Seasonality in the transmission of schistosomiasis and in populations of its snail intermediate hosts in and around a sugar irrigation scheme at Richard Toll, Senegal

Sturrock, RF; Diaw, OT; Talla, I; Niang, M; Piau, JP; Capron, A; (2001) Seasonality in the transmission of schistosomiasis and in populations of its snail intermediate hosts in and around a sugar irrigation scheme at Richard Toll, Senegal. Parasitology, 123 Suppl. S77-89. ISSN 0031-1820

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Irrigation for intensive sugar cultivation started in the early 1980s at Richard Toll, some 100 km from the mouth of the Senegal River. Infections with Schistosoma mansoni were first seen in late 1988. This study records quantitative snail surveys for over 3 years from 1992 at sites representing different habitats in and around the irrigation scheme. Populations of both Biomphalaria pfeifferi (the intermediate host of S. mansoni) and Bulinus spp. (mainly B. truncatus, the local host of S. boris) peaked in late 'spring' or early 'summer', depending on the habitat, and then remained low until the following spring', B. pfeifferi favoured smaller, man-made habitats with most transmission between May and August each year. The less abundant Bulinus spp. favoured larger natural and man-made habitats with most S. bovis transmission between April and July. S. mansoni infections were more, but S. bovis infections were less abundant than other trematodes in their respective snail hosts. Ecological changes in the early 1980s due to sugar irrigation pre-dated similar, more widespread changes in the late 1980s when the completion of dams across the Senegal River prevented seasonal rain fed floods and sea water intrusion. S. mansoni has since spread rapidly around Richard Toll. The incompatibility of the local S. haematobium strains with the dominant bulinid snails has so far prevented an epidemic of urinary schistosomiasis at Richard Toll, but the invasion of similar downstream habitats by susceptible B. globosus is worrying. The principal control measure, chemotherapy, given in the 'winter' would minimise the rate of reinfection. It could be reinforced by judicious mollusciciding within the sugar irrigation scheme but not elsewhere.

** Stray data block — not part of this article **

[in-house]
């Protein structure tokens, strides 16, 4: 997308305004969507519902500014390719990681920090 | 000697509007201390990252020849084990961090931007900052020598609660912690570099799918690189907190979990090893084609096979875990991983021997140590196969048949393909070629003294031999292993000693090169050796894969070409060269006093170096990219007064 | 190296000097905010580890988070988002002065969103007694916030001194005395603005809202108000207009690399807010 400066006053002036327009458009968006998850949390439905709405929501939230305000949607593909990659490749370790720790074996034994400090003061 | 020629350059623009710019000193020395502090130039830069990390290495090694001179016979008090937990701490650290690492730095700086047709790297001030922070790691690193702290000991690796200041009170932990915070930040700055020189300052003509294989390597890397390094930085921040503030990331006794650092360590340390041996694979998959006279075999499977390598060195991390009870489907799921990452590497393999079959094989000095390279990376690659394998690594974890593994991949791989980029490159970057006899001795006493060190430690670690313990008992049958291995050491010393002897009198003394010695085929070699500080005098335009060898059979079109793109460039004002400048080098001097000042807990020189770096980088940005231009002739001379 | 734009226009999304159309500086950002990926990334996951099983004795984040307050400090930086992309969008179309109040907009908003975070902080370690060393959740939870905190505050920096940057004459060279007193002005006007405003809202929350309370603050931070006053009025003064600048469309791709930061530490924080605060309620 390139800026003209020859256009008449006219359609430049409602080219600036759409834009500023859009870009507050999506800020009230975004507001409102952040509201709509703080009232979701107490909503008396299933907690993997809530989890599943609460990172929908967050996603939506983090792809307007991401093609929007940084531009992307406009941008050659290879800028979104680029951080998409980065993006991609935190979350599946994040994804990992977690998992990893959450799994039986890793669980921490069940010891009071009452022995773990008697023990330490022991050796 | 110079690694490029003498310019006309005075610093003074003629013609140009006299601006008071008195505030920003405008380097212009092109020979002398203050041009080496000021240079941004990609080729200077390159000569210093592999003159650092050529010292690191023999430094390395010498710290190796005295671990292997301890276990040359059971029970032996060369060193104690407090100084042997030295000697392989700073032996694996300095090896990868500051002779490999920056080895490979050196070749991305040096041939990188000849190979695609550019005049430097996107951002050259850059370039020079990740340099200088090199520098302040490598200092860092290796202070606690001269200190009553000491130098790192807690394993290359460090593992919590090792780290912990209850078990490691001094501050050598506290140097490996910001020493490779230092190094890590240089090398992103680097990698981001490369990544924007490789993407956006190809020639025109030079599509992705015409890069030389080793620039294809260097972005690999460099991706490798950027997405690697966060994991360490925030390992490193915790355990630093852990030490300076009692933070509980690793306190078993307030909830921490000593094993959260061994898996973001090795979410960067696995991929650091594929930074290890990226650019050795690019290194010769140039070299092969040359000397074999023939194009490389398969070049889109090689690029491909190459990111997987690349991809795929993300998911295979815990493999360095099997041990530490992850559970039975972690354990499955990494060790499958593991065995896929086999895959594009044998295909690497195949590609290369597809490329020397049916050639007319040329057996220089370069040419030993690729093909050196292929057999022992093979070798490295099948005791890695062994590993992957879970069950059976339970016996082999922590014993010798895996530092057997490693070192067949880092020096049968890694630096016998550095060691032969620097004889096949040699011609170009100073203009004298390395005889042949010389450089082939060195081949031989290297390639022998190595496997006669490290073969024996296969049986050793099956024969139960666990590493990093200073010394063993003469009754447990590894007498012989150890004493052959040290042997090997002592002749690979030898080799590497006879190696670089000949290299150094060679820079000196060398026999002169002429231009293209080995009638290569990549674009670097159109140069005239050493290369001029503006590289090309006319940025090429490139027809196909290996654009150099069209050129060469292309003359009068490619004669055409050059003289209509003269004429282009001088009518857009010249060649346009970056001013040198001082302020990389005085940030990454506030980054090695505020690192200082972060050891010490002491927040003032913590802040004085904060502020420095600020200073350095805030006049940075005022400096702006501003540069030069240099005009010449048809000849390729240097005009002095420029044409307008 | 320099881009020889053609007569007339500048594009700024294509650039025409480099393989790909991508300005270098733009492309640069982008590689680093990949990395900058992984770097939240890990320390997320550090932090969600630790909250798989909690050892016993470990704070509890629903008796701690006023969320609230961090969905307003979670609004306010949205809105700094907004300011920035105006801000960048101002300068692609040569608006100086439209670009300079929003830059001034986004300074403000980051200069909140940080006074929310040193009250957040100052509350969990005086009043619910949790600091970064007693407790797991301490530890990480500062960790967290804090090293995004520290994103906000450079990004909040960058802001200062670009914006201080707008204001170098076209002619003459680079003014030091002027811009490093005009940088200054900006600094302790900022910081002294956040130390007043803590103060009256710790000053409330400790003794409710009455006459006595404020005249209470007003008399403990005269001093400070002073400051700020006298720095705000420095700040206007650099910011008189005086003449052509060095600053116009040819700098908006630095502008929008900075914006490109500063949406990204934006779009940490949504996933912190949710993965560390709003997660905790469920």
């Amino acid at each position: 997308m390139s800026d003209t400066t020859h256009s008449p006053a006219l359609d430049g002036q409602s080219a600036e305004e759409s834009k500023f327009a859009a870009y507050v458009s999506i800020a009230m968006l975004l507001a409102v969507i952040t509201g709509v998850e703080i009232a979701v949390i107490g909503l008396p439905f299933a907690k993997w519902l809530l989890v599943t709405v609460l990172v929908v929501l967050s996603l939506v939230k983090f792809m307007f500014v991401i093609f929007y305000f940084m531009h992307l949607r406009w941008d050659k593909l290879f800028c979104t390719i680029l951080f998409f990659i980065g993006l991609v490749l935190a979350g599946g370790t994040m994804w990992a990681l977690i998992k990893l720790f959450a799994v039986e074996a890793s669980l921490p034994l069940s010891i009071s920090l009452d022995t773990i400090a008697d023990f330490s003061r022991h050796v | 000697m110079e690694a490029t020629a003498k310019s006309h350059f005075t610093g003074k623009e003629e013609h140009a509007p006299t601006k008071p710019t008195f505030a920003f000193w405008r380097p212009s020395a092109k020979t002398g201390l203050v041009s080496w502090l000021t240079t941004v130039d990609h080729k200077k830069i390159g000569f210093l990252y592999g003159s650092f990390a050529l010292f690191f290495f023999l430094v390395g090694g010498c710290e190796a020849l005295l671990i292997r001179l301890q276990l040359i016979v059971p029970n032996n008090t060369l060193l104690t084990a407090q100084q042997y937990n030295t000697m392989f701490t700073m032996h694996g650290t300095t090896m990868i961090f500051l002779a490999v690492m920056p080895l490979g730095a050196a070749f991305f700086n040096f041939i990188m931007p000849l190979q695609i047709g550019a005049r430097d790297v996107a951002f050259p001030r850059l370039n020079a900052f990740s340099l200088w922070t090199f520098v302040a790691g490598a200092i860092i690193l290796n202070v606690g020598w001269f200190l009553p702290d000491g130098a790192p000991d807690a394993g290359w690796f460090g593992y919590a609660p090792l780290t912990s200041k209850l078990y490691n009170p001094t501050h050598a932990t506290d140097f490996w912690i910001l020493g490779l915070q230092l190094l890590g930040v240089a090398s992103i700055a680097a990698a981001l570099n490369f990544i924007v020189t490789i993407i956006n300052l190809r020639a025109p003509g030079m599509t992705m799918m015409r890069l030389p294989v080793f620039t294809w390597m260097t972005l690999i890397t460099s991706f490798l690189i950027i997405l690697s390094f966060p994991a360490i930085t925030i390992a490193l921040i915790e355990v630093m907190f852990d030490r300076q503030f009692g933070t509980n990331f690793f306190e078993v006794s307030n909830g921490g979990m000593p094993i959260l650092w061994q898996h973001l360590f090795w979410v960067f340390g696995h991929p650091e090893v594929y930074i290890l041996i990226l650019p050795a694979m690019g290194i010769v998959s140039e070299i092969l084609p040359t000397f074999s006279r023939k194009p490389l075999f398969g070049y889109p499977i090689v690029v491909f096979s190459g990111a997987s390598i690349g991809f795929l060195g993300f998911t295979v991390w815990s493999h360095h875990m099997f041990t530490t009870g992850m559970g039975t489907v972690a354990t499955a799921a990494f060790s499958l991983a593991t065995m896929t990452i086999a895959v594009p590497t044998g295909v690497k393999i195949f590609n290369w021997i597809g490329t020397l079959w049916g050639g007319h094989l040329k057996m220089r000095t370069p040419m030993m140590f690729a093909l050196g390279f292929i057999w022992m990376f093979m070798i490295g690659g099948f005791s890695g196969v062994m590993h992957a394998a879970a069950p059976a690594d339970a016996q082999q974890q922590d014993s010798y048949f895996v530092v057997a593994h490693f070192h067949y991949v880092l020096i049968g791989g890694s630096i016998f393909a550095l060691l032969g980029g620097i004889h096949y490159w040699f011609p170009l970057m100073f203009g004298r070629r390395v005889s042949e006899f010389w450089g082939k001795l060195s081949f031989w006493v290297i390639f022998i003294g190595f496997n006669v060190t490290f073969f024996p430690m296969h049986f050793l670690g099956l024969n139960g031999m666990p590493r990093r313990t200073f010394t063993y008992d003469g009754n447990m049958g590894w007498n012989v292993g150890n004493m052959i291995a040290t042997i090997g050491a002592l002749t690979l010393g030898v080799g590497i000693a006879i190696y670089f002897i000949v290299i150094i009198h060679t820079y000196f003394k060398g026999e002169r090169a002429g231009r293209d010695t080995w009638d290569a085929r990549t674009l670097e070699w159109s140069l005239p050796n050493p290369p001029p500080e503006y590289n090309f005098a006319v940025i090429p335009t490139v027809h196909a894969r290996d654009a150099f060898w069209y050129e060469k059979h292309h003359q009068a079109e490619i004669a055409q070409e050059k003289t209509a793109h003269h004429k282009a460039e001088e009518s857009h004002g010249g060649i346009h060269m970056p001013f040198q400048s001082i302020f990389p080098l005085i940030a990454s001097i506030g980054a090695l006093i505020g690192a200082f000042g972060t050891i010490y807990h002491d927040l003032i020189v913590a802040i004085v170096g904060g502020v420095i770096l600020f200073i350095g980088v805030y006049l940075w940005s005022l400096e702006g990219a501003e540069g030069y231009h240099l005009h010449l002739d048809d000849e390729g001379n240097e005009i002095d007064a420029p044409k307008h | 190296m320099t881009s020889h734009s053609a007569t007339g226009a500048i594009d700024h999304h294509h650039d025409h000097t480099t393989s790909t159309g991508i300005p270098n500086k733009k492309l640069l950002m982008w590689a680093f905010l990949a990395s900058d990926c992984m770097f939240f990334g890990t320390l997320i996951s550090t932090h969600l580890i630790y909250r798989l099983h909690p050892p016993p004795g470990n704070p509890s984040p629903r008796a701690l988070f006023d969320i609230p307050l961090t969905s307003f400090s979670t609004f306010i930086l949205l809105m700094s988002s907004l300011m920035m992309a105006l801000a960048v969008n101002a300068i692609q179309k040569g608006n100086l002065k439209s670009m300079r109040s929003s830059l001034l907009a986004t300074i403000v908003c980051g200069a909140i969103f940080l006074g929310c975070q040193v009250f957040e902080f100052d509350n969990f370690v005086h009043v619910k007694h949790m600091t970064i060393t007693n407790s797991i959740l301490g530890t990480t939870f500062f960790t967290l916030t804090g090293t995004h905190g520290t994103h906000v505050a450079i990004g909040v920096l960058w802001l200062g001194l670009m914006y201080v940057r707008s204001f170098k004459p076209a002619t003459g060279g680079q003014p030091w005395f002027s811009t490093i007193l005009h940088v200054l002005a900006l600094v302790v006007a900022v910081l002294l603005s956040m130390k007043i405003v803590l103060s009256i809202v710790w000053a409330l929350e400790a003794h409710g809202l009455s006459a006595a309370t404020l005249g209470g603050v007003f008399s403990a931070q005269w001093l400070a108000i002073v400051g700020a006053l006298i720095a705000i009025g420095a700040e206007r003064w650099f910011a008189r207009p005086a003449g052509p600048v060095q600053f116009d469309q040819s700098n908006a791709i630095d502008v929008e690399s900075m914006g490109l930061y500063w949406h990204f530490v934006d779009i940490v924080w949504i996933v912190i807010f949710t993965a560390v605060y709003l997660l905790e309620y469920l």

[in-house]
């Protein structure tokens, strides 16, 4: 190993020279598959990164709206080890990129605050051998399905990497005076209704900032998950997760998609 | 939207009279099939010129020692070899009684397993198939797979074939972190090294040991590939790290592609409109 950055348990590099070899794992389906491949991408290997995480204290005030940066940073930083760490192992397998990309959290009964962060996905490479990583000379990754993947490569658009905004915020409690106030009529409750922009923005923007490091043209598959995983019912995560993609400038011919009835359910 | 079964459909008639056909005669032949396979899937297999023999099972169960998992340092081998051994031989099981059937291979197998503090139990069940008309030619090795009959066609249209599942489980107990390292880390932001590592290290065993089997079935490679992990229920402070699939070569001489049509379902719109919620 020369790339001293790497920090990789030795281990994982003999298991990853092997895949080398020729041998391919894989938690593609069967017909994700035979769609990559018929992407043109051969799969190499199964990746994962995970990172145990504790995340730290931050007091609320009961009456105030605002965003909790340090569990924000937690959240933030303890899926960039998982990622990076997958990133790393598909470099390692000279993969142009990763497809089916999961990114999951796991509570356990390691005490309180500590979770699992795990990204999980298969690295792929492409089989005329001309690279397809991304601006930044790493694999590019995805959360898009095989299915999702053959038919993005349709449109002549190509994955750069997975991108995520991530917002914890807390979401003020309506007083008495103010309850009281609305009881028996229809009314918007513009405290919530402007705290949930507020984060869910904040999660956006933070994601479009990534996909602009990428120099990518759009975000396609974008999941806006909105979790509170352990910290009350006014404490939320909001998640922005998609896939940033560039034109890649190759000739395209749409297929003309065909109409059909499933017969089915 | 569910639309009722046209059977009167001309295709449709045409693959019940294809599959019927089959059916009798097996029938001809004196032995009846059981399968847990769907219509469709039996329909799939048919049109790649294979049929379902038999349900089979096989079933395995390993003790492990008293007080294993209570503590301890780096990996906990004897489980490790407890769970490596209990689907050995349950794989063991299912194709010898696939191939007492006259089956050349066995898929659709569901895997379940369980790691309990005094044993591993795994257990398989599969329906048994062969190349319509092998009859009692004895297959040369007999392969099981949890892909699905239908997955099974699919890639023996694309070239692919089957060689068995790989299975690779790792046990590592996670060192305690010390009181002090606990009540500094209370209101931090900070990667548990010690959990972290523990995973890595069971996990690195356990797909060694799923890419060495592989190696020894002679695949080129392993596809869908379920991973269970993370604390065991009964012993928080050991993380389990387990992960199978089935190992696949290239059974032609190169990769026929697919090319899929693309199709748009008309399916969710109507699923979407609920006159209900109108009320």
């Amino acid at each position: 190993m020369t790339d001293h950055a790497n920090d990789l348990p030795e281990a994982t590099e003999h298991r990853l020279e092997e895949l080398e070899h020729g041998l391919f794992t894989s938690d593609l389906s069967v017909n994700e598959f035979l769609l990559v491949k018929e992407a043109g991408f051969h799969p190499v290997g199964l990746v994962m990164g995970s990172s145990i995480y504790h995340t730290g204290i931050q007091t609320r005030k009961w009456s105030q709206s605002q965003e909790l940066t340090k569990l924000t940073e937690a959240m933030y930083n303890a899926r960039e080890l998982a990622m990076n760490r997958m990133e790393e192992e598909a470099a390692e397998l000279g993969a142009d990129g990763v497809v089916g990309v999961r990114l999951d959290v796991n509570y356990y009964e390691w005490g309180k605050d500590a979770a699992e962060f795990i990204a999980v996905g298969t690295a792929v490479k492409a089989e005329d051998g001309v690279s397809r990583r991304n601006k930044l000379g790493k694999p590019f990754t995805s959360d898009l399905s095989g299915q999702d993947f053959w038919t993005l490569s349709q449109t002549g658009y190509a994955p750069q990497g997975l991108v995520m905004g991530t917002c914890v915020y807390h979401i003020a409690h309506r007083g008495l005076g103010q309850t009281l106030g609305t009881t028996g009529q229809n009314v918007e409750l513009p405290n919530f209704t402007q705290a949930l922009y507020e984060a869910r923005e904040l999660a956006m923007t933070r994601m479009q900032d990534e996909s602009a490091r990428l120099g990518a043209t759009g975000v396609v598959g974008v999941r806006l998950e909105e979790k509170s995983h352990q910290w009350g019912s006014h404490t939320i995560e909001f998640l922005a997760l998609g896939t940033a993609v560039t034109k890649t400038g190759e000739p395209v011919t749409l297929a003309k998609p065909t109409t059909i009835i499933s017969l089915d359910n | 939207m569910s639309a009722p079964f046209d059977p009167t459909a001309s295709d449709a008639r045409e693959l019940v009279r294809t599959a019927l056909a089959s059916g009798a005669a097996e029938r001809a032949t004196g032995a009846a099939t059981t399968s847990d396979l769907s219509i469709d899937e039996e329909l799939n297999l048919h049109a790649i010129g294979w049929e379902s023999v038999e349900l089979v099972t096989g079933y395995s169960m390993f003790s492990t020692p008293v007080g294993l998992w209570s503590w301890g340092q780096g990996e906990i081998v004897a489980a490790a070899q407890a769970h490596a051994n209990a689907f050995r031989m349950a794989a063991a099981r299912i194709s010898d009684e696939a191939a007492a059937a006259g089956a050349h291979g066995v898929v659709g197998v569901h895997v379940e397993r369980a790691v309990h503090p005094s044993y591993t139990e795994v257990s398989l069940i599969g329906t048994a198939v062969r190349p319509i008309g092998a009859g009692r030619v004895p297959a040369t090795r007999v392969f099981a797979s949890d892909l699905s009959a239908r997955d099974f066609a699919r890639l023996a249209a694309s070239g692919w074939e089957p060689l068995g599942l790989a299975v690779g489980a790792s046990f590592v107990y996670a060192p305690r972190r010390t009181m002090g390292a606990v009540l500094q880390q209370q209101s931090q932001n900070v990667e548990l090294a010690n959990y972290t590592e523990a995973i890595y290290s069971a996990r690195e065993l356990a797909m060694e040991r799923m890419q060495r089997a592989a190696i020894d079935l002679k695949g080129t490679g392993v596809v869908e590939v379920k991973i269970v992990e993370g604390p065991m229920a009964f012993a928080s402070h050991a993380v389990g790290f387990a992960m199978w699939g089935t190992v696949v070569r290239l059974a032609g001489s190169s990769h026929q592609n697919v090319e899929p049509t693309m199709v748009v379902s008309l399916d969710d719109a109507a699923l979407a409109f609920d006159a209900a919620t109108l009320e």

Item Type: Article
Keywords: Animal, Biomphalaria/growth & development/*parasitology, Bulinus/growth & development/*parasitology, Ecology, Female, Human, Male, Schistosoma mansoni/*growth & development, Schistosomiasis mansoni/epidemiology/*transmission, Seasons, Senegal/epidemiology, Support, Non-U.S. Gov't, Water/parasitology, Animal, Biomphalaria, growth & development, parasitology, Bulinus, growth & development, parasitology, Ecology, Female, Human, Male, Schistosoma mansoni, growth & development, Schistosomiasis mansoni, epidemiology, transmission, Seasons, Senegal, epidemiology, Support, Non-U.S. Gov't, Water, parasitology
Faculty and Department: Faculty of Infectious and Tropical Diseases > Dept of Disease Control
PubMed ID: 11769294
Web of Science ID: 173291200007


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